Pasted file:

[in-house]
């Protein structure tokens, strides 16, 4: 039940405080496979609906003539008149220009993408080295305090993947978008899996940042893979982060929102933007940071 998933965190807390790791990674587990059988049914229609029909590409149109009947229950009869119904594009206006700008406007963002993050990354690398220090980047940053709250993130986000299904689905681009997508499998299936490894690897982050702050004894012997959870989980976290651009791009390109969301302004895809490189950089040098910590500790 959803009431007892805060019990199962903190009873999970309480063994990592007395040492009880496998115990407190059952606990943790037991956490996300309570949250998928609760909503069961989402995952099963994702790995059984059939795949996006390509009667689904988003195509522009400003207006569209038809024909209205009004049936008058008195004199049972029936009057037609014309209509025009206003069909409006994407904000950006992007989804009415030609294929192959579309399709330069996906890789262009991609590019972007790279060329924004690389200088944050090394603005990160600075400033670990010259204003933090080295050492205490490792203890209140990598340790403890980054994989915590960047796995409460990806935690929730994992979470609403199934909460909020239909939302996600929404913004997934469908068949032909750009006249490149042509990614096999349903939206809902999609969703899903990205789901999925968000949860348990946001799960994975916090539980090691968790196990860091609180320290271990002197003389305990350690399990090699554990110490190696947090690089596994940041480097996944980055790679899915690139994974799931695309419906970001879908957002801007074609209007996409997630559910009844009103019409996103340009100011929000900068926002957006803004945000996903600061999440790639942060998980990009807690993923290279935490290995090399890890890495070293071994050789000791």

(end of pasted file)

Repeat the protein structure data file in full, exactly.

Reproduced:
[in-house]
């Protein structure tokens, strides 16, 4: 039940405080496979609906003539008149220009993408080295305090993947978008899996940042893979982060929102933007940071 998933965190807390790791990674587990059988049914229609029909590409149109009947229950009869119904594009206006700008406007963002993050990354690398220090980047940053709250993130986000299904689905681009997508499998299936490894690897982050702050004894012997959870989980976290651009791009390109969301302004895809490189950089040098910590500790 959803009431007892805060019990199962903190009873999970309480063994990592007395040492009880496998115990407190059952606990943790037991956490996300309570949250998928609760909503069961989402995952099963994702790995059984059939795949996006390509009667689904988003195509522009400003207006569209038809024909209205009004049936008058008195004199049972029936009057037609014309209509025009206003069909409006994407904000950006992007989804009415030609294929192959579309399709330069996906890789262009991609590019972007790279060329924004690389200088944050090394603005990160600075400033670990010259204003933090080295050492205490490792203890209140990598340790403890980054994989915590960047796995409460990806935690929730994992979470609403199934909460909020239909939302996600929404913004997934469908068949032909750009006249490149042509990614096999349903939206809902999609969703899903990205789901999925968000949860348990946001799960994975916090539980090691968790196990860091609180320290271990002197003389305990350690399990090699554990110490190696947090690089596994940041480097996944980055790679899915690139994974799931695309419906970001879908957002801007074609209007996409997630559910009844009103019409996103340009100011929000900068926002957006803004945000996903600061999440790639942060998980990009807690993923290279935490290995090399890890890495070293071994050789000791």